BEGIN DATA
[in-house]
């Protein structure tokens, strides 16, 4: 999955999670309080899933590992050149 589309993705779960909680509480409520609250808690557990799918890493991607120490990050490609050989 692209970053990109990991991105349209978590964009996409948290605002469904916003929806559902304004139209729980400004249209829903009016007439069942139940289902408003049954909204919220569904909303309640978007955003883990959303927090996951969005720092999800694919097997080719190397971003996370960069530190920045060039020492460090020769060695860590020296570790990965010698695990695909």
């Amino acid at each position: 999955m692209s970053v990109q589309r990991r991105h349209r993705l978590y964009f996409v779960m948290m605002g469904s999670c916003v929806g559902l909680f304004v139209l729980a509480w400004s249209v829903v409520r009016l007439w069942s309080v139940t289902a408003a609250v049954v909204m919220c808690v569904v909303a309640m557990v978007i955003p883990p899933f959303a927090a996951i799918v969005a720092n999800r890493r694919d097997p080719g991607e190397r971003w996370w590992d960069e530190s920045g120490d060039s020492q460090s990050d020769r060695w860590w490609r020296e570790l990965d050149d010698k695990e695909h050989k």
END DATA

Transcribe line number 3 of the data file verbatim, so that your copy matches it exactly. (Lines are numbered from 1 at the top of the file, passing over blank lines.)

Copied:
């Amino acid at each position: 999955m692209s970053v990109q589309r990991r991105h349209r993705l978590y964009f996409v779960m948290m605002g469904s999670c916003v929806g559902l909680f304004v139209l729980a509480w400004s249209v829903v409520r009016l007439w069942s309080v139940t289902a408003a609250v049954v909204m919220c808690v569904v909303a309640m557990v978007i955003p883990p899933f959303a927090a996951i799918v969005a720092n999800r890493r694919d097997p080719g991607e190397r971003w996370w590992d960069e530190s920045g120490d060039s020492q460090s990050d020769r060695w860590w490609r020296e570790l990965d050149d010698k695990e695909h050989k």